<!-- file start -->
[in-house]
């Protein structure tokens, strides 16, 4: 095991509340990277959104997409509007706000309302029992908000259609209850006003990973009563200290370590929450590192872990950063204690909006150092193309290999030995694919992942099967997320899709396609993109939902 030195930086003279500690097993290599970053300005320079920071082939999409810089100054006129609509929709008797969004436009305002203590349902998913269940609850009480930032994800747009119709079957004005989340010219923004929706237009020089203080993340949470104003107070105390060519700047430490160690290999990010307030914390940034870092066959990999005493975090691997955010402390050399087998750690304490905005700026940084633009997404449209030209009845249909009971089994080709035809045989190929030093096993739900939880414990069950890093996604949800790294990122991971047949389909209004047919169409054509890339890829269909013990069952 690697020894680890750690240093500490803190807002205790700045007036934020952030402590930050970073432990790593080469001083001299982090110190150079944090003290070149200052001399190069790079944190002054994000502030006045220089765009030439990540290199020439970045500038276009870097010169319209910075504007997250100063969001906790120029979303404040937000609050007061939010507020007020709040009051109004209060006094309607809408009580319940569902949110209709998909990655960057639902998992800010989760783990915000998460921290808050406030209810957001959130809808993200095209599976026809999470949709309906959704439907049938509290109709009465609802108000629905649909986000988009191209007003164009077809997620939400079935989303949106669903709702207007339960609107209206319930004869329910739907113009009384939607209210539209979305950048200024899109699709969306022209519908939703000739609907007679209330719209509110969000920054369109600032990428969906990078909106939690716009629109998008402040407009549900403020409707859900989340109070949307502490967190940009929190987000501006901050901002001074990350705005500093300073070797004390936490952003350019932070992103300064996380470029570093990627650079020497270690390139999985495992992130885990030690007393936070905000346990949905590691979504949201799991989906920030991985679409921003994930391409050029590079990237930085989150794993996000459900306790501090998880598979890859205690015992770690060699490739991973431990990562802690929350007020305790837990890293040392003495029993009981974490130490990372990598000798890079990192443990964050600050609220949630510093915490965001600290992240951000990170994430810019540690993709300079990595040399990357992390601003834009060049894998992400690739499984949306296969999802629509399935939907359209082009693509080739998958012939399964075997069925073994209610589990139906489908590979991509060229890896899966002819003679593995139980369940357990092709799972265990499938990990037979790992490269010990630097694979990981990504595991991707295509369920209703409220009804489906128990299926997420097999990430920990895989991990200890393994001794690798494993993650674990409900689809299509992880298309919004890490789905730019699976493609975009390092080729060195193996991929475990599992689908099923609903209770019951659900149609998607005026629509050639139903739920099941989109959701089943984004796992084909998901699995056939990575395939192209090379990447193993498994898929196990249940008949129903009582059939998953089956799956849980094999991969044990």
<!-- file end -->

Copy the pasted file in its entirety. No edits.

[in-house]
């Protein structure tokens, strides 16, 4: 095991509340990277959104997409509007706000309302029992908000259609209850006003990973009563200290370590929450590192872990950063204690909006150092193309290999030995694919992942099967997320899709396609993109939902 030195930086003279500690097993290599970053300005320079920071082939999409810089100054006129609509929709008797969004436009305002203590349902998913269940609850009480930032994800747009119709079957004005989340010219923004929706237009020089203080993340949470104003107070105390060519700047430490160690290999990010307030914390940034870092066959990999005493975090691997955010402390050399087998750690304490905005700026940084633009997404449209030209009845249909009971089994080709035809045989190929030093096993739900939880414990069950890093996604949800790294990122991971047949389909209004047919169409054509890339890829269909013990069952 690697020894680890750690240093500490803190807002205790700045007036934020952030402590930050970073432990790593080469001083001299982090110190150079944090003290070149200052001399190069790079944190002054994000502030006045220089765009030439990540290199020439970045500038276009870097010169319209910075504007997250100063969001906790120029979303404040937000609050007061939010507020007020709040009051109004209060006094309607809408009580319940569902949110209709998909990655960057639902998992800010989760783990915000998460921290808050406030209810957001959130809808993200095209599976026809999470949709309906959704439907049938509290109709009465609802108000629905649909986000988009191209007003164009077809997620939400079935989303949106669903709702207007339960609107209206319930004869329910739907113009009384939607209210539209979305950048200024899109699709969306022209519908939703000739609907007679209330719209509110969000920054369109600032990428969906990078909106939690716009629109998008402040407009549900403020409707859900989340109070949307502490967190940009929190987000501006901050901002001074990350705005500093300073070797004390936490952003350019932070992103300064996380470029570093990627650079020497270690390139999985495992992130885990030690007393936070905000346990949905590691979504949201799991989906920030991985679409921003994930391409050029590079990237930085989150794993996000459900306790501090998880598979890859205690015992770690060699490739991973431990990562802690929350007020305790837990890293040392003495029993009981974490130490990372990598000798890079990192443990964050600050609220949630510093915490965001600290992240951000990170994430810019540690993709300079990595040399990357992390601003834009060049894998992400690739499984949306296969999802629509399935939907359209082009693509080739998958012939399964075997069925073994209610589990139906489908590979991509060229890896899966002819003679593995139980369940357990092709799972265990499938990990037979790992490269010990630097694979990981990504595991991707295509369920209703409220009804489906128990299926997420097999990430920990895989991990200890393994001794690798494993993650674990409900689809299509992880298309919004890490789905730019699976493609975009390092080729060195193996991929475990599992689908099923609903209770019951659900149609998607005026629509050639139903739920099941989109959701089943984004796992084909998901699995056939990575395939192209090379990447193993498994898929196990249940008949129903009582059939998953089956799956849980094999991969044990």